PHOTOS: Steve Kingsman/Freestyle Photography/Ottawa Fury FC
By Théo Gauthier
The decision-makers at Ottawa Sports and Entertainment Group (OSEG) found themselves at the intersection of a new adventure and prudence. They chose the latter.
By choosing to keep Canada’s capital team out of the Canadian Premier League and continuing their involvement in America’s second division, the Ottawa Fury instantly become an outlier in Canadian Soccer: too small a market for MLS (which has made it clear its Canadian expansion is over), and with today’s announcement, positioning themselves as superior to Canada’s top league. In 2019, the Ottawa Fury will be a Canadian professional soccer club playing in America, without the glamour of being in MLS, while (at least) seven other cities battle it out to become champions of Canada.
In fairness, the level of quality which will be on display at the CPL’s kickoff in April of 2019 is not known. By all indications the league will be mostly developmental, at least in its early years. Presumably, in trying to lure the Fury to CPL, details were shared with OSEG that haven’t been made public. Whatever OSEG saw was deemed too risky to lend its expertise, brand recognition, and credibility to the fledgeling Canadian soccer circuit. Instead, OSEG CEO Mark Goudie shut the door on the Fury’s participation in the CPL as league founders and left the door open to a future in which it would join up: “We’ll continue to talk to the CPL and see how their business unfolds.” In other words: get good, and we’ll talk.
No one can accuse OSEG of lacking vision. They took a dilapidated stadium and arena, on a pitiable tract of land in downtown Ottawa and turned it into one of the most vibrant parts of the city. They rebooted a twice-failed CFL franchise and made it one of the best organisations in the league. They launched a professional soccer club in a city that wasn’t exactly crying out for one. Many risks were taken along the way, but the uncertainty surrounding CPL was a bridge too far. Now that most of their initial risks are paying off—the jury is still out on whether the Fury is a viable piece of the OSEG pie—consolidation may be the name of the game before more risk is undertaken.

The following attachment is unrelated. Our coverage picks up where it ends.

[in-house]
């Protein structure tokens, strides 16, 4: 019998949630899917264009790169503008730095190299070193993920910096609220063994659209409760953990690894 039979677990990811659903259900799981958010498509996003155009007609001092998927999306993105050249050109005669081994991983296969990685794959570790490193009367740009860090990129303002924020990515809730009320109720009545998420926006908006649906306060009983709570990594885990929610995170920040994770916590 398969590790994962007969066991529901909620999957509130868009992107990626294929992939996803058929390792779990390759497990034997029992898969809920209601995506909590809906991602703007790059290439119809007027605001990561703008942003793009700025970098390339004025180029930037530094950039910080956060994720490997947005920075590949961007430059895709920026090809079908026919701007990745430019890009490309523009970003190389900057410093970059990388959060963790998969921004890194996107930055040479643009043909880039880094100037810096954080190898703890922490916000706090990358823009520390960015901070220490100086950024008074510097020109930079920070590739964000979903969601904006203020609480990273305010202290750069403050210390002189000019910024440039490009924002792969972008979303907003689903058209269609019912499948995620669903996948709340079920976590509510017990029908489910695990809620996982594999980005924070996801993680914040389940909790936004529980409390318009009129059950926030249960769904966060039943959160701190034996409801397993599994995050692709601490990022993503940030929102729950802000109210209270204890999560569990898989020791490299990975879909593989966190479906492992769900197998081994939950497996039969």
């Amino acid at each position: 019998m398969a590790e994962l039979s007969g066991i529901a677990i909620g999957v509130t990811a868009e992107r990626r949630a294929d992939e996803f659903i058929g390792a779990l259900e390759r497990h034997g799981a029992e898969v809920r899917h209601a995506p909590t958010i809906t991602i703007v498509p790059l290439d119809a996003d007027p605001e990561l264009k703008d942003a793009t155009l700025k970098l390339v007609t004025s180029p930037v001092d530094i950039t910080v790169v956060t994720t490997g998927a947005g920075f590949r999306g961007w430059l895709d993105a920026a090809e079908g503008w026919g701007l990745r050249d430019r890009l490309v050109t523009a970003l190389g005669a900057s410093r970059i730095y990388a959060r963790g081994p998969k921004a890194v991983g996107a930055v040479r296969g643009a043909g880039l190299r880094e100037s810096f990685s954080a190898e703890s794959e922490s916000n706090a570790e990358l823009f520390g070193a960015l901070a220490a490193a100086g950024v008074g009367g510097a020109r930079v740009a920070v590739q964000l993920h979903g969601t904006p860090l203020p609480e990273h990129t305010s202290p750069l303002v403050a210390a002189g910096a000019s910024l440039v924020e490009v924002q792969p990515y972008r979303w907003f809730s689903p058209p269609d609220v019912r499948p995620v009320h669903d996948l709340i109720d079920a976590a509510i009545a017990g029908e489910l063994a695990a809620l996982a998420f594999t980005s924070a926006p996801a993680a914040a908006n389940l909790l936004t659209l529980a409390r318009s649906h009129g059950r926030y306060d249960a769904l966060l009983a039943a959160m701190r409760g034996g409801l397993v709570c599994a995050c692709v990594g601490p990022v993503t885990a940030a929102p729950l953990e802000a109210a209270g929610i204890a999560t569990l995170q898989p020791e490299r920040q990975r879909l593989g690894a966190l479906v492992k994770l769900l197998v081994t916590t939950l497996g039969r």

The Fury will continue to be a haven for Canadian soccer pros wanting to play closer to home, a way-station for players too good for the CPL (at least in the beginning), but not good enough for MLS (whether players on their way up or down). The Fury still has a big role to play in the development of Canadians and the growth of the club game in this country. “The Project”, under General Manager Julian de Guzman, is still moving full-steam ahead, with 17 Canadians at various stages of their careers currently under contract.
In the coming years, it can be argued that no one will be following the CPL’s progress more closely than the people at OSEG. This way, they’ll be able to assess the viability of the CPL and make a decision to join if it aligns with their business concerns. The approach could be labelled “Patriotism, Within Reason” or “The Passion of the Accountant”. It won’t set hearts aflutter, but it might assure the club’s survival if the CPL is a disaster. OSEG proved its ability to read the financial tea leaves when they jumped from NASL to USL a full year before that league folded. By saying “not yet” to the CPL, they’re reaffirming their commitment to being a part of the Canadian soccer landscape in whichever way they deem it best.
The disappointment is palpable. Many people, including this chronicler, were hoping for the opposite announcement. On the upside, CPL supporters have a default villain for next year’s Voyageurs Cup. Forget the MLS clubs; having been snubbed by the Fury, CPL clubs will want to bury them at every opportunity. In terms of league play, the Fury can continue testing itself against the Bethlehems, Richmonds and Charlestons of the world while the CPL clubs determine who will be crowned the first Canadian champions since the Winnipeg Fury in 1992.
Sandwiching two Fury champions either side of 17 years of inactivity just wasn’t to be.